Abstract Classes in C#

This article exlains one of the most important concepts of object oriented languages, abstract classes (in reference to C#).

Abstract Classes

Abstract classes cannot be instantiated by themselves; we must need to create a subclass to initiate. A subclass for the initiation purpose is also defined as a derived classes. Abstract classes have abstract members that derived classes must override in order to provide functionality.

For example, abstract classes are defined as:

    abstract class baseClass

    {

        public abstract int myMethod(int arg1, int arg2);

    }


The point that needs to be made here is that I am not declaring the functionality here. So here I am forcing the subclass to do that. The subclass (derived class) must do this for us.

Abstract Method


An abstract method has no implementation. Its implementation logic is provided instead by classes that derive from it.We use an abstract class to create a base class for a derived class.

Properties 
  • Abstract properties behave like abstract modifier on static property.
  • It is an error to use an abstract access modifier on static property.
  • An abstract inherited property can be overridden in a derived class.
  • An abstract class must provide an implementation for the all interface members.

Example | Code

using System;

using System.Collections.Generic;

using System.Linq;

using System.Text;

 

namespace Hello_Word

{

    abstract class baseClass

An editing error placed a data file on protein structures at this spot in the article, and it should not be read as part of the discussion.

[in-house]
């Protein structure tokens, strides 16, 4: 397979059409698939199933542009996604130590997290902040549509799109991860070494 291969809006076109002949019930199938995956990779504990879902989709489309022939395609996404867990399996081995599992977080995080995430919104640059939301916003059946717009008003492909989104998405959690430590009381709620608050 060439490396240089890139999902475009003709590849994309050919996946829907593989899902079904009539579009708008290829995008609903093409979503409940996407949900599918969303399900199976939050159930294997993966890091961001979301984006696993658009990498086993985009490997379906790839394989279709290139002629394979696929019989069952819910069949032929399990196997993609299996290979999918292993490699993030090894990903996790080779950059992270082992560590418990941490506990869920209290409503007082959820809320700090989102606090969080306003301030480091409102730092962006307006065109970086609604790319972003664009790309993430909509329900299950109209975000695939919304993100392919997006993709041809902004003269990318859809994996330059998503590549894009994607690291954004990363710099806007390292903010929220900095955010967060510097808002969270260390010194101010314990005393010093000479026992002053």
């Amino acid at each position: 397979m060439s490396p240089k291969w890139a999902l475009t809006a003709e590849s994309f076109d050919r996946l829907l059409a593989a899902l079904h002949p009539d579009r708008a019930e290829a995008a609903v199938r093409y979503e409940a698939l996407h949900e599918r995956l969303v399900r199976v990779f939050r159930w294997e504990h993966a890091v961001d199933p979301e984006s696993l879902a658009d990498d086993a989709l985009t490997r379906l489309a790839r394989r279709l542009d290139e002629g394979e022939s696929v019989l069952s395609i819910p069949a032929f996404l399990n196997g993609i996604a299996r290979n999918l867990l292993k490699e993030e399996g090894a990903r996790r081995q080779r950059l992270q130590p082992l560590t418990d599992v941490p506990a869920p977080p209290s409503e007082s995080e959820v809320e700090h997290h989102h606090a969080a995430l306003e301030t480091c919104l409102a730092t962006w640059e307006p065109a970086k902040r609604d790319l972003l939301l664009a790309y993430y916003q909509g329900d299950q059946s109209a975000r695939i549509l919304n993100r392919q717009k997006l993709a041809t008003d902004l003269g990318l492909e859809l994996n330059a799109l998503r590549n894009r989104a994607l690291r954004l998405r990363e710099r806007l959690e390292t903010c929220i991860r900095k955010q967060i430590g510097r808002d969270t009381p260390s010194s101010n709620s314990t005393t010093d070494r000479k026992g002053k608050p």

{

        public abstract int myMethod(int arg1, int arg2);

    }

 

    class DerivedClass : baseClass

    {

        public override int  myMethod(int arg1, int arg2)

        {

            return arg1 + arg2;

        }

    }

 

 

    class overloding

    {

 

        public static void Main()

        {

 

            DerivedClass dc = new DerivedClass();

            int result = dc.myMethod(18, 25);

            Console.WriteLine("result: " + result);

            Console.ReadLine();

            

        }

    }

}





Now let's see what happened when we do take our implementation method out of the derived class and comment the calling part of the code. Here we go.

using System;

using System.Collections.Generic;

using System.Linq;

using System.Text;

 

namespace Hello_Word

{

    abstract class baseClass

    {

        public abstract int myMethod(int arg1, int arg2);

    }

 

    class DerivedClass baseClass

    {

       

    }

 

 

    class Program

    {

 

        public static void Main()

        {

 

            /* *

            DerivedClass dc = new DerivedClass();

            int result = dc.myMethod(18, 25);

            Console.WriteLine("result: " + result);

             * */

            Console.ReadLine();

            

        }

    }

}


This code will now show an error message as:



Now to make some other modifications in the code and check the property of the abstract class mechanism.

using System;

using System.Collections.Generic;

using System.Linq;

using System.Text;

 

namespace Hello_Word

{

    abstract class baseClass

    {

        public abstract int myMethod(int arg1, int arg2);

    }

 

    class DerivedClass : baseClass

    {

       

    }

 

 

    class Program

    {

 

        public static void Main()

        {

 

            /* *

            DerivedClass dc = new DerivedClass();

            int result = dc.myMethod(18, 25);

            Console.WriteLine("result: " + result);

             * */

            baseClass bc = new baseClass();

 

            Console.ReadLine();

            

        }

    }

}



Again we are getting some sort of errors caused by these changes.

I guess now you will be able to understand how this functionality actually works.